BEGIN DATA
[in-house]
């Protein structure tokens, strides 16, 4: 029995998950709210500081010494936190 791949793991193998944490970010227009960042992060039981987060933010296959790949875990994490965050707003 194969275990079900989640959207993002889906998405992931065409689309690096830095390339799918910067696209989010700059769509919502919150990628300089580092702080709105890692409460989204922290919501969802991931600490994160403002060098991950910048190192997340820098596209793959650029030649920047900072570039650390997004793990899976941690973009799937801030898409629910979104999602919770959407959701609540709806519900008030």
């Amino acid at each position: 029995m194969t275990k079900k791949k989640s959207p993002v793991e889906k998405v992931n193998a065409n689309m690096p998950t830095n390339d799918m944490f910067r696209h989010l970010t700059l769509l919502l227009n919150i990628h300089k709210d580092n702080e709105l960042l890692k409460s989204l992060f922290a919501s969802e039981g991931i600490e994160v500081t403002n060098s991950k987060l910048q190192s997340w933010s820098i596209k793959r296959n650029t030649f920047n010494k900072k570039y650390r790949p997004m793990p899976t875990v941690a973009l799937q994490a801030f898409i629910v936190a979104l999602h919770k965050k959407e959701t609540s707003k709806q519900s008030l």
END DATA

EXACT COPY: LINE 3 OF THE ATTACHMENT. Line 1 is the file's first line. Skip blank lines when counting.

């Amino acid at each position: 029995m194969t275990k079900k791949k989640s959207p993002v793991e889906k998405v992931n193998a065409n689309m690096p998950t830095n390339d799918m944490f910067r696209h989010l970010t700059l769509l919502l227009n919150i990628h300089k709210d580092n702080e709105l960042l890692k409460s989204l992060f922290a919501s969802e039981g991931i600490e994160v500081t403002n060098s991950k987060l910048q190192s997340w933010s820098i596209k793959r296959n650029t030649f920047n010494k900072k570039y650390r790949p997004m793990p899976t875990v941690a973009l799937q994490a801030f898409i629910v936190a979104l999602h919770k965050k959407e959701t609540s707003k709806q519900s008030l």